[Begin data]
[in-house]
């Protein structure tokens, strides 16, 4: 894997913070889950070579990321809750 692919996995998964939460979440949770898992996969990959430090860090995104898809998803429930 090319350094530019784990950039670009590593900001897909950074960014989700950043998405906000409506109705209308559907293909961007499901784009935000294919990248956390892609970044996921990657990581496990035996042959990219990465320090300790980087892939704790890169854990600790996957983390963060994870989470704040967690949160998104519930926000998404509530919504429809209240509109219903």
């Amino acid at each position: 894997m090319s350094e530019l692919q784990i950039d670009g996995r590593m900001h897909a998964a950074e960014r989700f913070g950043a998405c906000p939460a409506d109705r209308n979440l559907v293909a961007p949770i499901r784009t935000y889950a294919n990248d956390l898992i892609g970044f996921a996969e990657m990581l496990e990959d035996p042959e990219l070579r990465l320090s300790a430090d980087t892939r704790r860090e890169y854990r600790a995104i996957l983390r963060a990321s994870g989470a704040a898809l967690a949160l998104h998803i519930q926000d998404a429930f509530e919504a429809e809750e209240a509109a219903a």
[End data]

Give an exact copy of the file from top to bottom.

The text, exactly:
[in-house]
């Protein structure tokens, strides 16, 4: 894997913070889950070579990321809750 692919996995998964939460979440949770898992996969990959430090860090995104898809998803429930 090319350094530019784990950039670009590593900001897909950074960014989700950043998405906000409506109705209308559907293909961007499901784009935000294919990248956390892609970044996921990657990581496990035996042959990219990465320090300790980087892939704790890169854990600790996957983390963060994870989470704040967690949160998104519930926000998404509530919504429809209240509109219903």
């Amino acid at each position: 894997m090319s350094e530019l692919q784990i950039d670009g996995r590593m900001h897909a998964a950074e960014r989700f913070g950043a998405c906000p939460a409506d109705r209308n979440l559907v293909a961007p949770i499901r784009t935000y889950a294919n990248d956390l898992i892609g970044f996921a996969e990657m990581l496990e990959d035996p042959e990219l070579r990465l320090s300790a430090d980087t892939r704790r860090e890169y854990r600790a995104i996957l983390r963060a990321s994870g989470a704040a898809l967690a949160l998104h998803i519930q926000d998404a429930f509530e919504a429809e809750e209240a509109a219903a």